and sickle and commenced a town life at
Dumfries. From this day his downward
course may be dated; politics, fondness for
society, the absence from home required by
his new calling, and the irregularities which
grew upou him, through these causes, ruined
his health and prevented an effort made to
better himself Burns died at Dumfries on
21st July, 1798. On the fifth of June, a
marble monument was erected. In April,
1834, the body of Mrs. Burns was laid beside
her husband. Dumfries and its churchyard
have become a shrine. The "Brigs of
Ayr" will stand side by side, and the Brig
O'Doou still coutaius the keystone of its arch
where
" honest Tarn O'Slmnter,
As lie frne Ayr a night did canter,"
lost the tail of his gray mare Meg. Alioway
kirk is now desolate and roofless, the four
walls only standing with the small bell swinging
in the east end. In the churchyard lies
the father of the poet, with this epitaph by
the sou?
Oil, ye, whose cheek the tear of pity stains,
Draw near with pious reverence and attend :
Here lie the loving husband's dear remains,
The tender father and the gen'rous friend,
The pitying heart that lelt tor human woe,
Tlie dauntless near; mat icareti no uuin.-ui prim*, i
The friend of man, to vice alone a foe,
For e'en his failings leaned to virtue's side.
The old cottage is now an ale-house, and j
contains sundry humble relics and tokeus
connected with Burns. The monument to
his memory above alluded to was raised by
national subscription. Five acres of hill
and dale were purchased ori the banks of the
Boon?not far from cottage, brig, and kirk,
and this structure erected. A full-length
statue of the poet, of the Flaxtuau, adorns
the building, and the grounds are kept tastefully
cultivated?the whole was inaugurated
a few years ago by Prof. Wilson and a host |
of other admirers.
THE BIBLE FOR EVERYTHING, j
Br. Ilall, in his Journal of Jfm/th for j
May, speaking of the iuiportuucc of inhab-'
iting houses in their structure and situation j
favorable to health, refers as follows to the
Bible:
"There is more sound practical hygiene,
on this subject of healthy houses, in the j
fourteenth chapter of Loviticus, from verse
thirty-four, than in all the skulls of all the I
health commissioners and common couueils
of all the cities of Christendom. Pity it is
that we don't read our Bible more?that!
great book, which contains the leading priu- j
ciples of what is indisputably good, and true J
in all that really pertains to human liappi- j
ness ; and pity is it, that the Sunday uewspapcr,
and the trashy weekly, and the euticing
story-book, for childhood and hoary
age, on subjects pertaining to the world, and
party preaching, aud infidel peripatetic lecturers,
with their new-fangled crudities for ;
human amelioration, and their insane theo- j
ries for elevating the masses?pity is it. we
say, that all these things so attract our attention,
that the Bible, the best book of all,
aud the wisest, true in ail its theories, aud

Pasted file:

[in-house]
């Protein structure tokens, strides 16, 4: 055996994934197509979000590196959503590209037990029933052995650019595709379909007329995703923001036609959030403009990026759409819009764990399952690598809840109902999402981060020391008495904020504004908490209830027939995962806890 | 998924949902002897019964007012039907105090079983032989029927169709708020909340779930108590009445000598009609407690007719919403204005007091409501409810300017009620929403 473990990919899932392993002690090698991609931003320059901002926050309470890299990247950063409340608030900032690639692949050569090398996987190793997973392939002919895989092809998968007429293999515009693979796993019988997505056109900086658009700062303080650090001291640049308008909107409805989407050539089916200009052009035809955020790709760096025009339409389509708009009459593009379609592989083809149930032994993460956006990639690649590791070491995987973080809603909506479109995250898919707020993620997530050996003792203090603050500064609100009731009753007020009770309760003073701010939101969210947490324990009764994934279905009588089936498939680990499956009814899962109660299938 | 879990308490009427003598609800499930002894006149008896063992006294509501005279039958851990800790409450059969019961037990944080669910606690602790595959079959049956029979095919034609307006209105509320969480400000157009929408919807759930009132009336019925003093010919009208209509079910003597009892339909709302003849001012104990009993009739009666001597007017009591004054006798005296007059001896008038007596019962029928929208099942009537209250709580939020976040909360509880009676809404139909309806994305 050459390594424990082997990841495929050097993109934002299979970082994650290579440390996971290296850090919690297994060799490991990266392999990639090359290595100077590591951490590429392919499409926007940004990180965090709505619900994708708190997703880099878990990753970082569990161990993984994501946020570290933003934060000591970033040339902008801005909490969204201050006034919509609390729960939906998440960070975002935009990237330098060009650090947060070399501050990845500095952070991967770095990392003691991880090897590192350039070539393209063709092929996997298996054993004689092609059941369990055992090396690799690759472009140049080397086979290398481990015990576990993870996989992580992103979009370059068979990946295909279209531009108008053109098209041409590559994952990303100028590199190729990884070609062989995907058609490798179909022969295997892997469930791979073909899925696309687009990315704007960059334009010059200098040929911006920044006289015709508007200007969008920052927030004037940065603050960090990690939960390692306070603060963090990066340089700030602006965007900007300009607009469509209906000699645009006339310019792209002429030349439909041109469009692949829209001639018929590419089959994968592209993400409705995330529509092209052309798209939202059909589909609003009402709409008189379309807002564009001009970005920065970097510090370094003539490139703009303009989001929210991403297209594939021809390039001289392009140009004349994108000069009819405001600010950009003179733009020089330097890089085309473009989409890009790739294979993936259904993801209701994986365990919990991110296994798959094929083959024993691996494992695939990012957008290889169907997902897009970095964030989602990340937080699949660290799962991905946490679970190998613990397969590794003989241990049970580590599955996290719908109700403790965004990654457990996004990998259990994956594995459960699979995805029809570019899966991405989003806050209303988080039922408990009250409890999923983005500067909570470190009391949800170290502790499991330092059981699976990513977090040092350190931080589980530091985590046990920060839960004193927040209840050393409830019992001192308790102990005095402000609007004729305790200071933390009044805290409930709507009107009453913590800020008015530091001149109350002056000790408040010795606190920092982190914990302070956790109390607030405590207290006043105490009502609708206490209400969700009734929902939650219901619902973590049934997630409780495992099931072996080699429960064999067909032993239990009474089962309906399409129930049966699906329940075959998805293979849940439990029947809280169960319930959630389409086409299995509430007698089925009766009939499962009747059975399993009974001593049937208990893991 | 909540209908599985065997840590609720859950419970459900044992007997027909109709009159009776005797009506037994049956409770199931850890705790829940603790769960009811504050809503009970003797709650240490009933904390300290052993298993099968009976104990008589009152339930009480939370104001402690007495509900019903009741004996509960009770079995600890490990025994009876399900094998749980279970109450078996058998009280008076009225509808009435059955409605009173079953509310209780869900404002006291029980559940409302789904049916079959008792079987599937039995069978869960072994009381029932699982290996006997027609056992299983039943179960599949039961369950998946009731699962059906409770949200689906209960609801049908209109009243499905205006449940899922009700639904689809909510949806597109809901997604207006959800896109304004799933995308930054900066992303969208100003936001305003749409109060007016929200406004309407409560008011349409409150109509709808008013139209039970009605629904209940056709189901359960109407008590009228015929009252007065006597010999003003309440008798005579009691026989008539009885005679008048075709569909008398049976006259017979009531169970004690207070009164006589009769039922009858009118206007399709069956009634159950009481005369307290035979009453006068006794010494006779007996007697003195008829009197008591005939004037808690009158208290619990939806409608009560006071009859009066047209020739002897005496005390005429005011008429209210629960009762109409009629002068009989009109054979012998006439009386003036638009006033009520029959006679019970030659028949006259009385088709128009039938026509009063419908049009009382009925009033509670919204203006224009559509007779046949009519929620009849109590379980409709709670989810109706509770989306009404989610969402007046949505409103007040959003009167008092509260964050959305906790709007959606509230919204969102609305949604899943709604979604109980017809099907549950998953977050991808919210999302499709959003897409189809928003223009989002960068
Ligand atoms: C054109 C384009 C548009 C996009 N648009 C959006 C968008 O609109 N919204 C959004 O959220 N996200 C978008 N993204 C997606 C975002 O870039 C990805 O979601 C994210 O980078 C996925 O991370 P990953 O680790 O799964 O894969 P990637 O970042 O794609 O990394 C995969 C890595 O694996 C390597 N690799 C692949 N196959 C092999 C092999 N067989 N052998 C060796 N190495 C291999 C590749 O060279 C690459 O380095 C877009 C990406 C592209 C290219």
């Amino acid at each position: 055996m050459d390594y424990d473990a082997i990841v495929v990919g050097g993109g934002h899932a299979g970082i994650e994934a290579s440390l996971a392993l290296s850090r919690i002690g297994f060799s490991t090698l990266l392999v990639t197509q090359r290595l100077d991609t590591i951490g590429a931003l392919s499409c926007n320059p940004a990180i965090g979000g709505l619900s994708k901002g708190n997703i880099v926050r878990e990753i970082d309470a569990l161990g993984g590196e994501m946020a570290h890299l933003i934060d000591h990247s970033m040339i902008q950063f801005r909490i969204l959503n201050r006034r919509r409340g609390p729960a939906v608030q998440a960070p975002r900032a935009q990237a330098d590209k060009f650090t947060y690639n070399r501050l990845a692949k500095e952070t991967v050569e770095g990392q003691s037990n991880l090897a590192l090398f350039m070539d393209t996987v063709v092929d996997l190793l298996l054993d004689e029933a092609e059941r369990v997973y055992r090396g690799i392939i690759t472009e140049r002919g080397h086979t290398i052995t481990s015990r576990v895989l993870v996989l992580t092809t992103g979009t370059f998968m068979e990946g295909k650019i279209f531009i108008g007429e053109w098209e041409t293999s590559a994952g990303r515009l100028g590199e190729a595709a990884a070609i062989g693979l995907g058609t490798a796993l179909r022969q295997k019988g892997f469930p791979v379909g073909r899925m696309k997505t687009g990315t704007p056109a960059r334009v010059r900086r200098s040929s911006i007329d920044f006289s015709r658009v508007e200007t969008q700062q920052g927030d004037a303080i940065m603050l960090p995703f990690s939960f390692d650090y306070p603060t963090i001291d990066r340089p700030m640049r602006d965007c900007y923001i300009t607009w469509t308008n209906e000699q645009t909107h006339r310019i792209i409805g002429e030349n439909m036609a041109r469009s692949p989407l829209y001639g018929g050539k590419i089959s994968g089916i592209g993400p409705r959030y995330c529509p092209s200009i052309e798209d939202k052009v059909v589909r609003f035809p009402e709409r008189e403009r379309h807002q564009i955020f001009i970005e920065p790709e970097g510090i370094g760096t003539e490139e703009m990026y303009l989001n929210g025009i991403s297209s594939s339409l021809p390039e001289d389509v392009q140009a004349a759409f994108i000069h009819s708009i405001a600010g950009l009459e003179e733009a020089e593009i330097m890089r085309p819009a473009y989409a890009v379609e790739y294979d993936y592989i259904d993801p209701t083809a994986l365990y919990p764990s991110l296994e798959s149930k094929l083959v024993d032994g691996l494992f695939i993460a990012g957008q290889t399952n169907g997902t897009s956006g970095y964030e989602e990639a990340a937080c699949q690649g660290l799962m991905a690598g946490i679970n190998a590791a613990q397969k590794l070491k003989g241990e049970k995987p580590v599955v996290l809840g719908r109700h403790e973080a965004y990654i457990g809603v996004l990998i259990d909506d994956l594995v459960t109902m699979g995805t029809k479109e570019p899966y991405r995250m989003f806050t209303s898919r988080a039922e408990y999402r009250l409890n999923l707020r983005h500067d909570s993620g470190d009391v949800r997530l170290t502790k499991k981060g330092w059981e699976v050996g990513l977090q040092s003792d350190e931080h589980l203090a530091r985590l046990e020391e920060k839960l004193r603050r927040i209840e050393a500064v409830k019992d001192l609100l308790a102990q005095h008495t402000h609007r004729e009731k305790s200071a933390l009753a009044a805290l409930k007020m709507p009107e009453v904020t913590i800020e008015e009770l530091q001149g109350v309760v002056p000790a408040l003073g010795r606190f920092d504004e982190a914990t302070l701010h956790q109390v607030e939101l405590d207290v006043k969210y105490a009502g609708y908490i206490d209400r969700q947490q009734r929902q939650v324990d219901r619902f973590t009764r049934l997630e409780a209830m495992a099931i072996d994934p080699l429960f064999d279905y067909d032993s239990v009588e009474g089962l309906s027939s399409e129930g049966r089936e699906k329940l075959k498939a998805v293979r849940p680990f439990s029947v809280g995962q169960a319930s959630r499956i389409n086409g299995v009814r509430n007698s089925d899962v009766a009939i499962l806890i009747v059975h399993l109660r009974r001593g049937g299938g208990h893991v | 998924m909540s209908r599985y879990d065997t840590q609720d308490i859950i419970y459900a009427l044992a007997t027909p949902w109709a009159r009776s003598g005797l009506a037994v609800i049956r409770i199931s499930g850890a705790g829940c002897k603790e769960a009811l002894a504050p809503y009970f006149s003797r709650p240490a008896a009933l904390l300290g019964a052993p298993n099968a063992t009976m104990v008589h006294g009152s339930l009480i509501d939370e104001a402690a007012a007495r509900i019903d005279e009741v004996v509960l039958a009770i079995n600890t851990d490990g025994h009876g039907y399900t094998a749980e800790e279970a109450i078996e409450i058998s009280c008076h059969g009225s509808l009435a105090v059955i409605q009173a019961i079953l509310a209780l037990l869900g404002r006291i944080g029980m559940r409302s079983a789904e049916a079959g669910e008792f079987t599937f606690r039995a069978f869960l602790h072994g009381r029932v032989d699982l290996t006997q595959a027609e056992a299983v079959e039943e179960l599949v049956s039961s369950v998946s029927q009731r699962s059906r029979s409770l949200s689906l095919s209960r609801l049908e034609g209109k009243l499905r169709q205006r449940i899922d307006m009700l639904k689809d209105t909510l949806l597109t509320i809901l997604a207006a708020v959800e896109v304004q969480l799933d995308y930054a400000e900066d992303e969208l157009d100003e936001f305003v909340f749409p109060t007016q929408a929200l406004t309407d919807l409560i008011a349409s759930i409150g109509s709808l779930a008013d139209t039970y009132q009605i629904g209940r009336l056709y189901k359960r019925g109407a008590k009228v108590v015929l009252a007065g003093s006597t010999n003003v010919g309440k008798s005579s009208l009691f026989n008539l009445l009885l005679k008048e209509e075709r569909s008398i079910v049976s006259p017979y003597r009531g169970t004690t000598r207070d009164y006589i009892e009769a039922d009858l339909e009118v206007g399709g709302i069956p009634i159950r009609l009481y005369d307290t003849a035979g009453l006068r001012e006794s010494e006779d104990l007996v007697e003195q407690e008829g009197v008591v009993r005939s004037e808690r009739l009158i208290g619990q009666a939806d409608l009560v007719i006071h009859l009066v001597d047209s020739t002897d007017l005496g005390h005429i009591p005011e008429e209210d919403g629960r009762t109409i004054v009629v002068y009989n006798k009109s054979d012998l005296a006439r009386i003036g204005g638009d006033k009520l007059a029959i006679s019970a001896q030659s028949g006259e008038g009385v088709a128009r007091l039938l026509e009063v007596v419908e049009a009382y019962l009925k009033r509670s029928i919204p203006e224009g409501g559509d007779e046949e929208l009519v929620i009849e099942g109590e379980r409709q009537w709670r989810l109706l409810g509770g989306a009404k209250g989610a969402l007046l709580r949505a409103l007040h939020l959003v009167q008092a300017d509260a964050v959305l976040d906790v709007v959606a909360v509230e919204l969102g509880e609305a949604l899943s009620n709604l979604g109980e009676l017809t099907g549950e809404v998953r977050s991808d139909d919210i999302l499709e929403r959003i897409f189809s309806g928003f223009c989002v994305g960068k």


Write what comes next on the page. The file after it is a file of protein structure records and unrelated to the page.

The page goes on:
in all its practices safe, has become a sealed
book to the uiaDy, and any other volume on
the centre or side-table is soouer opened than
it. 0 ! hie to the "old paths" and to times
of laug-syue, when the Saturday afternoon
Bible class was the thing talked of u prepared
for during the week; its leader, a
William Wallace, and then a John McFarlaud,
a pupil of the elder Mason. Aud
these suuio youthful Bible learners, the men
of their generation, where are they now ??
What are they doing ? Why, they arc scattered
through this whole land, East and
West, aud in other lauds, leading tnen everywhere,
as secretaries, as professors of colleges,
as influential editors, clergymen of
mark, and higher still, as missionaries to the
distant heathen, and the privy counsellors of
kings! Let us tell you, reader, a Bible
man?a man whose principles are founded
on Bible teachings?is a man everywhere,
whether a shoeblack or an emperor; more,
the only man who can be safely trusted, in
all God's universe."
BROTHERLY AFFECTION.
In the reign of Queen Anne, a soldier
belonging to the marching regiment which
was quartered in the city of Rochester, was
taken up for desertion, and, being tried by
a court martial, was sentenced to be shot.?
The Colonel and Lieutenant Colonel, being
at the time in London, the command of the
regiment descended to the Majos, a most
inhuman man. The day on which the deserter
was to be executed having arrived,
ftio rnrrimnrit n? iisiihI nn snnh nnnnsinns was
drawn oat to see the execution.
It is the custom, on these occasions, to
draw lots from the several corporals, for this
disagreeable office; and when every one expected
to see these lots.as usual, they were
astonished to find that the Major had given
orders that the prisoner should die by the
hands of his own brother, who was a private
in the same company, and who, when the
cruel orderarrived, was taking leave of his
unhappy brother, and with tears fa?t flowing,
that expressed the anguish of his soul,
was hanging for the last time, about his
neck.
On his knees did the poor fellow beg that
he might not have a hand in his death ; and
the poor prisoner, forgetting for a moment